Cook with care.
Be careful when cooking in your dorm or in the dorm’s community kitchen. Cooking equipment is involved in 86 percent of dormitory fires. If you do not have a kitchen in your dorm, then you should follow the school’s guidelines on what sort of plug-in cooking equipment is permitted for use in the dorms. Always be careful with electric frying pans, toasters, toaster ovens, microwaves, etc. Never leave your dorm when cooking appliances are in use.
Respect open flame policies.
Most schools don’t allow you to smoke or burn candles or incense in the dorms. If you do smoke, be sure to do so in the designated areas on campus (most likely away from buildings). If your school does not allow smoking on campus, then you should follow that policy. Avoid burning candles or incense in your dorm room. If you burn them for the smell, try using essential oil diffusers to create a pleasant aroma in the dorm. You can also buy battery operated flame-less candles for the same flickering light/ambiance that a candle provides, but without the fire hazard. If you do still choose to burn candles or incense in your dorm, never leave them unattended and keep them away from flammable materials.
Don’t tamper with fire safety features in your dorm.
Most dorms should have smoke detectors. It is important that you do not cover them with any decorations in your dorm. Additionally, do not remove the batteries in your dorm’s smoke detector. It will send a signal to Public Safety to investigate the source of the problem. It is also important to have fresh batteries in your smoke detector so that it can properly do its job to keep you safe. If your dorm has a sprinkler system in place, don’t hang any decorations on it. Sprinklers are there to help put out a fire before firefighters can get there. They are especially important if your dorm is on an upper level as it can be more difficult for firefighters to get to the flames.
Be mindful of clutter and how you decorate your dorm.
While decorating your dorm is how you can display your personality or bring some of home to school with you, it can also become potential fuel for a fire. Every poster or tapestry you hang on the wall, or piece of decor you hang from the ceiling, can be considered a fire hazard. Some schools may limit the amount of wall space that can be covered in your dorm, or may prohibit hanging things from the ceiling. Even if there are no restrictions, it would be wise to limit the amount of decor you hang in your room as well as to keep clutter to a minimum. Additionally, avoid draping materials over hot items like lamps that could potentially cause ignition. Furniture should also be kept away from the room’s heat source to reduce the risk of fire.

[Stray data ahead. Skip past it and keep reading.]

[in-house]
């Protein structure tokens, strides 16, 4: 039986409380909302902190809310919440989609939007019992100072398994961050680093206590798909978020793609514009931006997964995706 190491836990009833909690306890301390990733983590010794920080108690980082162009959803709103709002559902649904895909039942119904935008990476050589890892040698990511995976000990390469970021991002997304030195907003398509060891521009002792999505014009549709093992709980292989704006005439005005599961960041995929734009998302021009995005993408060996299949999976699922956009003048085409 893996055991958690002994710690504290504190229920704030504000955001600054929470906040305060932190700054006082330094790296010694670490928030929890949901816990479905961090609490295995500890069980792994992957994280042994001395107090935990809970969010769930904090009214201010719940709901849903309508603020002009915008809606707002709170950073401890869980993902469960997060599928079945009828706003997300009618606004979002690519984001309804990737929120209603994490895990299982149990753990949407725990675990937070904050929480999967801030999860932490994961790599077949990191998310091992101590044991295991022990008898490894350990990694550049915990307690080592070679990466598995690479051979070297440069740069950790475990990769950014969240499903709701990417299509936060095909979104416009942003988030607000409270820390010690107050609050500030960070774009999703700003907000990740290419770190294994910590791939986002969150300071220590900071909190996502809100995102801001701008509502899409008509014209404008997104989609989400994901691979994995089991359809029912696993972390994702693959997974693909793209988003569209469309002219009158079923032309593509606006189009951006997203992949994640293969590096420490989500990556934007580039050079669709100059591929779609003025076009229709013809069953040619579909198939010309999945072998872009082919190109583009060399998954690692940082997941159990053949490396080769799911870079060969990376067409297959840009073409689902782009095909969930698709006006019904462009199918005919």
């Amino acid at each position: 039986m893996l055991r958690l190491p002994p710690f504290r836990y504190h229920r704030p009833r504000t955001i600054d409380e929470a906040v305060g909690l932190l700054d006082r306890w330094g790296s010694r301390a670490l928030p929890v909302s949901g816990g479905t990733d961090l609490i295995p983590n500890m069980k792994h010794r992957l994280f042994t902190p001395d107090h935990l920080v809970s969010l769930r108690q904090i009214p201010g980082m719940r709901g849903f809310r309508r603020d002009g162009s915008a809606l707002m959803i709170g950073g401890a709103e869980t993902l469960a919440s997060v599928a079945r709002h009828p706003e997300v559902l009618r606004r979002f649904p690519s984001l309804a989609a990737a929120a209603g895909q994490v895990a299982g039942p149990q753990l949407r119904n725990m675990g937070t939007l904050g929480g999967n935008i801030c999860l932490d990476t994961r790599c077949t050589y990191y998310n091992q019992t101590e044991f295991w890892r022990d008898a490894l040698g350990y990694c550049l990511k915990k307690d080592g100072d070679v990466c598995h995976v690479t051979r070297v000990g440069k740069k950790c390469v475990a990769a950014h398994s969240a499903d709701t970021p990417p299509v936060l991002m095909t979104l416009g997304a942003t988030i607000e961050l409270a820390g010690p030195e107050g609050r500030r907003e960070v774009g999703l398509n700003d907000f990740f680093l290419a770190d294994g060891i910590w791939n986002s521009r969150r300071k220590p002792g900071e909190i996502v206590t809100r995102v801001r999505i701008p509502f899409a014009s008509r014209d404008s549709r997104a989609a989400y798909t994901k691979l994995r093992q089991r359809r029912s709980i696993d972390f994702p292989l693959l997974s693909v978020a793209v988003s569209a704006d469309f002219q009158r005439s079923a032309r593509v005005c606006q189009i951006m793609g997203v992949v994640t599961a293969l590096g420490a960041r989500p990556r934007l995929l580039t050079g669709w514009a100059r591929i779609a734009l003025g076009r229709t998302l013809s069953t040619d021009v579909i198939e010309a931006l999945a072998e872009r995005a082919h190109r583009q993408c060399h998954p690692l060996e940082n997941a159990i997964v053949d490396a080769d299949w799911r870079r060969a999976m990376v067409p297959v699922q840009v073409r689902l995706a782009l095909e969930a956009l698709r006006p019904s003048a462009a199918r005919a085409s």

What You Should Know About Thunderstorms
They may not happen often in Orange County, but they do occur from time to time and it’s important to be prepared in the event that they cause flooding in your home or business. Thunderstorms typically bring a lot more rain than a typical shower that we’ll see in Southern California. Because of this, many homes may experience flooding when thunderstorms do occur.
What to do:
We’ve been experiencing record breaking heat throughout Southern California this summer. If that heat is paired with high humidity, that could mean thunderstorms. Check that your home is prepared for heavy rainfall now, before rain hits. Maintain regular maintenance of your roof, gutters, downspouts, etc., and take care of any needed repairs right away. If and when there is a thunderstorm in your area, keep an eye on your home for any signs of a water leak. If you do experience a leak, call someone to come out and have it fixed right away, and give SERVPRO of Tustin a call to begin the dry-out process. Water damage left untreated can become an even bigger problem.
Another possible issue when there are thunderstorms is lightning. Your home may be out of harm’s way in terms of rain and water damage, but it could still be in range of a lightning strike. Though chances are low that lightning will strike your home, it is still a possibility. A lightning strike could unfortunately start a fire in your home. Be sure to have an emergency plan for your whole family in case there is a fire. SERVPRO of Tustin can also take care of restoration for fire damage should that be needed. There is not much to do to prevent a lightning strike to your home. If you want you can invest in a lightning rod or lightning protection for any tree that is taller than your home.
Hopefully if we do get any thunderstorms this summer, your home will be ready. We’re always here to help!